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It is 1839 and tension has been rapidly mounting between China and British India following the crackdown on opium smuggling by Beijing. With no resolution in sight, the colonial government declares war. A thrillingly realised and richly populated novel, imbued with a wealth of historical detail, suffused with the magic of place and plotted with verve.
In his first major book of nonfiction since In an Antique Land, Ghosh examines our inability--at the level of literature, history, and politics--to grasp the scale and violence of climate change. The extreme nature of today's climate events, Ghosh asserts, make them peculiarly resistant to contemporary modes of thinking and imagining.
A dealer of rare books, Deen is used to a quiet life spent indoors, but as his once-solid beliefs begin to shift, he is forced to set out on an extraordinary journey; one that takes him from India to Los Angeles and Venice via a tangled route through the memories and experiences of those he meets along the way.
In this ambitious successor to The Great Derangement, acclaimed writer Amitav Ghosh finds the origins of our contemporary climate crisis in Western colonialism's violent exploitation of human life and the natural environment. A powerful work of history, essay, testimony, and polemic, Amitav Ghosh's new book traces our contemporary planetary crisis back to the discovery of the New World and the sea route to the Indian Ocean.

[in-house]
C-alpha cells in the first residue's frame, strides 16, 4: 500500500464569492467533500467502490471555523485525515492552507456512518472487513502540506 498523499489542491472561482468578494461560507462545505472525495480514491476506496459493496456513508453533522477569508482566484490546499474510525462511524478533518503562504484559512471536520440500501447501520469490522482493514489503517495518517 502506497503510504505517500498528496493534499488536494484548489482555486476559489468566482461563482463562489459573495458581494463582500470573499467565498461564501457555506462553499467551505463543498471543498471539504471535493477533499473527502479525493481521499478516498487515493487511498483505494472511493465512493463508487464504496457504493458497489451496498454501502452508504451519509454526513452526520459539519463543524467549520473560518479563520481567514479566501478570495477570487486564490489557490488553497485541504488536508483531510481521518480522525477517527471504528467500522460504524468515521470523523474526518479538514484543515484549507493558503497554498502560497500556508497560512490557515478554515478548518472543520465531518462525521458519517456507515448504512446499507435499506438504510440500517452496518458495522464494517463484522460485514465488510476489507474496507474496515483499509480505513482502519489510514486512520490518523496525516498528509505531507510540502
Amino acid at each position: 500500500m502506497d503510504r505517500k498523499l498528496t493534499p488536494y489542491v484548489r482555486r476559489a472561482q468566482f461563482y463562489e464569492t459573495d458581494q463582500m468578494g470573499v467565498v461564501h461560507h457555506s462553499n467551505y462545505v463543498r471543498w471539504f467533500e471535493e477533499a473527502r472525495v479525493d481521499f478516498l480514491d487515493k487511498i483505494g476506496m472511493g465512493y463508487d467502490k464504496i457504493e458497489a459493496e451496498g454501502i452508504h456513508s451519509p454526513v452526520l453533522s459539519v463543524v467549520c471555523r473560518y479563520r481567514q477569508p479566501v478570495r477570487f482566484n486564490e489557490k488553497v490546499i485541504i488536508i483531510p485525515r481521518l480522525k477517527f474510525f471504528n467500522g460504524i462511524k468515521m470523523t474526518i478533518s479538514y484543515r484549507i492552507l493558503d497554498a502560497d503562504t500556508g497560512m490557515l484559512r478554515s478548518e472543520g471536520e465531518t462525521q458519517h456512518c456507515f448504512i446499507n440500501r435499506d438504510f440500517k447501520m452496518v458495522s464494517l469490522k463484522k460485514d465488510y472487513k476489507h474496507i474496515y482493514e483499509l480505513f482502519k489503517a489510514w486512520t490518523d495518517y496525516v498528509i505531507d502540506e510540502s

Spectacular coincidences, startling reversals of fortune, and tender love stories abound. The blind quest for money, the primacy of the drug trade, the concealment of base impulses behind the rhetoric of freedom: in River of Smoke the nineteenth and twenty-first centuries converge, and the result is a consuming historical novel with powerful contemporary resonance.
In a time of colonial upheaval, fate has thrown together a diverse cast of Indians and Westerners, from a bankrupt raja to a widowed tribeswoman, from a mulatto American freedman to a freespirited French orphan. As their old family ties are washed away, they, like their historical counterparts, come to view themselves as jahaj-bhais, or ship-brothers.